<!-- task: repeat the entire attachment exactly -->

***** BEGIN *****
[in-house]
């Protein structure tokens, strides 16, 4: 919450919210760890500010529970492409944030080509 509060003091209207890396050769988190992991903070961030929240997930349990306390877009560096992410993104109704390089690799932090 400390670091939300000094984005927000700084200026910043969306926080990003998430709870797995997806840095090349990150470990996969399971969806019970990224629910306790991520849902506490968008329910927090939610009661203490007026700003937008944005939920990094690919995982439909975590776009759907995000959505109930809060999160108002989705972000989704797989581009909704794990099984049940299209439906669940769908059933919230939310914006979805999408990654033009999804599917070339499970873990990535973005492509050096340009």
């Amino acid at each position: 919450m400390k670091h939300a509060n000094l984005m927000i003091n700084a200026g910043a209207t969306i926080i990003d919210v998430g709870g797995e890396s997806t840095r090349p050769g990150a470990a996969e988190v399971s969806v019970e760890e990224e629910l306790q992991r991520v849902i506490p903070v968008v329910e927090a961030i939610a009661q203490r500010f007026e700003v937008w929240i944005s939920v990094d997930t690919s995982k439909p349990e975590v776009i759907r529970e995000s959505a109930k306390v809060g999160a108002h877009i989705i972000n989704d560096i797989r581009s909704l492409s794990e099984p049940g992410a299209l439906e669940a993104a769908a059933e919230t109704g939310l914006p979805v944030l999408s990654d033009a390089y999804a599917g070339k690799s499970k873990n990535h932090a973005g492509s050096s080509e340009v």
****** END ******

[in-house]
């Protein structure tokens, strides 16, 4: 919450919210760890500010529970492409944030080509 509060003091209207890396050769988190992991903070961030929240997930349990306390877009560096992410993104109704390089690799932090 400390670091939300000094984005927000700084200026910043969306926080990003998430709870797995997806840095090349990150470990996969399971969806019970990224629910306790991520849902506490968008329910927090939610009661203490007026700003937008944005939920990094690919995982439909975590776009759907995000959505109930809060999160108002989705972000989704797989581009909704794990099984049940299209439906669940769908059933919230939310914006979805999408990654033009999804599917070339499970873990990535973005492509050096340009």
């Amino acid at each position: 919450m400390k670091h939300a509060n000094l984005m927000i003091n700084a200026g910043a209207t969306i926080i990003d919210v998430g709870g797995e890396s997806t840095r090349p050769g990150a470990a996969e988190v399971s969806v019970e760890e990224e629910l306790q992991r991520v849902i506490p903070v968008v329910e927090a961030i939610a009661q203490r500010f007026e700003v937008w929240i944005s939920v990094d997930t690919s995982k439909p349990e975590v776009i759907r529970e995000s959505a109930k306390v809060g999160a108002h877009i989705i972000n989704d560096i797989r581009s909704l492409s794990e099984p049940g992410a299209l439906e669940a993104a769908a059933e919230t109704g939310l914006p979805v944030l999408s990654d033009a390089y999804a599917g070339k690799s499970k873990n990535h932090a973005g492509s050096s080509e340009v």